• Frank Macchia

Happy New Year in the Midst of Death? How Can This Be!

Updated: Jan 1

As I tip my glass and happily announce the dawn of a new year tonight, I am deeply aware of the fact that many others tonight will find it terribly hard to do the same. They will be people who have recently lost loved ones to this dreadful virus. Hope will be in short supply for many tonight. Even as the vaccine offers a glimmer of hope, we realize that it comes too late for 340,000 Americans and many more globally. It’s not that we would be worry free if there were no virus. The world we live in is plagued by racial inequality, poverty, sickness, and death. For many, it is always hard to welcome a new year. As I celebrate tonight, how should I be praying for them? It’s not that I won’t celebrate; I must to do so. But on what basis do I do so and on what basis do I extend well wishes (in word and deed) towards them?

The Christian Gospel answers this question head on. In fact, it compels us to ask it. One thing that strikes me as I read the Christian story involving Christ is that it has hope beyond the dark veil of death at its very core. Going back to Christmas, one finds the prophet Simeon at the Jewish Temple telling Mary as she dedicates the baby Jesus that a sword will pierce her soul (Luke 2:35). This is surely a reference to the death of her Son that she will witness much later in life (cf., John 19:25-27). Now, the announcement that Mary’s heart will break because of the destiny of her son may seem out of place at the event of her son’s child dedication! But not at this child dedication, because Jesus was born to die. The cross lies at the horizon of Jesus’ birth narrative. The New Testament tells us that Jesus was born as human precisely to die, in fact, to conquer death on our behalf, so that in him we may pass from death to life (Hebrews 2:14). In fact, in becoming flesh and going to the cross to suffer death for us, Jesus locates God right there in the deepest pit of human helplessness and despair, right there where our need for God becomes clearest. Ultimately, the hope that comes at Christ’s resurrection does not come from us but is a gift from the hand of God. It is not of our doing. It is God’s doing, which means that nothing can overturn it or take it away. It can only be received gratefully in faith and shared with others who cannot see beyond the despair that death has brought them. The Gospel of Christ’s resurrection from the dead and the new life he offers us even now, will allow them to see beyond it. And that seeing too is a gift. I am helpless to reach it. Only God can show it to me. This is what I will hope for them tonight as I celebrate, and for me too. This is not something that we see once and for all time. We must be able to see it again and again, as the sorrow of death pierces our own souls too.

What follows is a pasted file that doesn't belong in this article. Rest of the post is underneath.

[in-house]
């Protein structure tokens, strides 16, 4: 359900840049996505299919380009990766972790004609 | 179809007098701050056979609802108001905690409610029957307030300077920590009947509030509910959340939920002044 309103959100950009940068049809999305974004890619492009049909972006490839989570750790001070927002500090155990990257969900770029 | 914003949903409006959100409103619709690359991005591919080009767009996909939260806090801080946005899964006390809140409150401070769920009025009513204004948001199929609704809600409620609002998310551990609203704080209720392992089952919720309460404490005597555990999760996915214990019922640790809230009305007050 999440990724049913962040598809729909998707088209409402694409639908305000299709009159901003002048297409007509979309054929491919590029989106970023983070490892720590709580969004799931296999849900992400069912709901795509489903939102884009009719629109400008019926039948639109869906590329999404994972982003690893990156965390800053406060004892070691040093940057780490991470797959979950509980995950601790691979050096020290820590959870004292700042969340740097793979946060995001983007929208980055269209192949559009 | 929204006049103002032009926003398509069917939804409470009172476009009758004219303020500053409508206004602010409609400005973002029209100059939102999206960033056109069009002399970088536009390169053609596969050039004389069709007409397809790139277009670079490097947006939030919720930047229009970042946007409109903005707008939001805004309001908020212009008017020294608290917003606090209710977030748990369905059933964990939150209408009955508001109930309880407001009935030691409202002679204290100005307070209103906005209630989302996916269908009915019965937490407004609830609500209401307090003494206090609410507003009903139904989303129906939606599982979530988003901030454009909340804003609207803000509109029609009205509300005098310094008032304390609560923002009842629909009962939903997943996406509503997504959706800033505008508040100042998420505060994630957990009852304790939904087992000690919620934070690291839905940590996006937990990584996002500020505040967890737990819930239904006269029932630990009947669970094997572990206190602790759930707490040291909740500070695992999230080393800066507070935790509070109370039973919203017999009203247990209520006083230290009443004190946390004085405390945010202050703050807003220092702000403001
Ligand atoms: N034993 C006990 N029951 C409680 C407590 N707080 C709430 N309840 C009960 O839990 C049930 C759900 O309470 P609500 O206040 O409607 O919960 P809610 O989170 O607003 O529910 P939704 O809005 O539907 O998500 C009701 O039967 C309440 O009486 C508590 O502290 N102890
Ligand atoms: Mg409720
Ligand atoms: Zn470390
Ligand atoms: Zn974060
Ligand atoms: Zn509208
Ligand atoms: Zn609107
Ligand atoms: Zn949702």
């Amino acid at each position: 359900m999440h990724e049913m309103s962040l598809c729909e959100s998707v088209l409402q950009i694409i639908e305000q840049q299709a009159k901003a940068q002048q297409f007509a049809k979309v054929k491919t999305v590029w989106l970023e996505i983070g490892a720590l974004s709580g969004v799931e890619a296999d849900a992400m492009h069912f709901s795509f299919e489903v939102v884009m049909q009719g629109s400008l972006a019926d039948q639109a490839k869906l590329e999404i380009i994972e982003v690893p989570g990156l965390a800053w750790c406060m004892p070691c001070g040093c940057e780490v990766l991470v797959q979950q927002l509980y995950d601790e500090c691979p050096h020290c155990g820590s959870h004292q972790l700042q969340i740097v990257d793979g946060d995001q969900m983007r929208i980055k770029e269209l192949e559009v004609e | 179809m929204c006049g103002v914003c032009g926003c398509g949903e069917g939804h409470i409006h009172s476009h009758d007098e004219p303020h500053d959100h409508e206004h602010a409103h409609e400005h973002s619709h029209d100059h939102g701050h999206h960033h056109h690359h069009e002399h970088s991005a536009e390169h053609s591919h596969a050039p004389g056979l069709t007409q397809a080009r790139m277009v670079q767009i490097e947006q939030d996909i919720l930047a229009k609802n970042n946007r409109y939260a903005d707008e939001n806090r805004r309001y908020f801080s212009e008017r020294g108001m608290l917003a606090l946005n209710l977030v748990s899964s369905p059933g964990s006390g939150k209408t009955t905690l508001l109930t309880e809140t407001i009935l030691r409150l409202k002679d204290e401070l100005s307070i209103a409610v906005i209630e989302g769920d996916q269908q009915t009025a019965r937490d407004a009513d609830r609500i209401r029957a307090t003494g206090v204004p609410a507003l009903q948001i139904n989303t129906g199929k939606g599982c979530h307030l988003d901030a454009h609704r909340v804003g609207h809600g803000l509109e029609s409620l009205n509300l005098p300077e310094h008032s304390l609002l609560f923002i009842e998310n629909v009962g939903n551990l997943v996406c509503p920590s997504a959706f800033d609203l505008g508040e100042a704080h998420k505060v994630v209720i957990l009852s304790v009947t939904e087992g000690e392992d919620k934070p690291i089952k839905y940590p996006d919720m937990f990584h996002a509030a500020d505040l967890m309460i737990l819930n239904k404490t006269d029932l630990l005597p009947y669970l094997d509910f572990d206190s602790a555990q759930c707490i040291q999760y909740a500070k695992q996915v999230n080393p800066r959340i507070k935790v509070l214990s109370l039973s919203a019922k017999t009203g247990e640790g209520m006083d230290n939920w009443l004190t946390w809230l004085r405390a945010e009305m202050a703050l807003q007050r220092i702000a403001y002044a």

The new year celebration in the light of the resurrection of Jesus thus points to something beyond the relative victories and joys of this life (weight loss, a new job, etc.) as important as they may be. The Gospel points to a newness that defies death itself, that helps us find over time the strength of mind and soul to see a light beyond the deepest sorrows that this life can throw at us. It gives us the strength to be agents of life wherever we can, knowing that death’s days are numbered. How fitting is it that we should find God this way, at a cross, at the event that reveals humanity’s helplessness and God’s gracious help. This is what I will pray tonight for all who face their own darkness—that they will find God there too, and in finding God there, find hope.

Happy new year.

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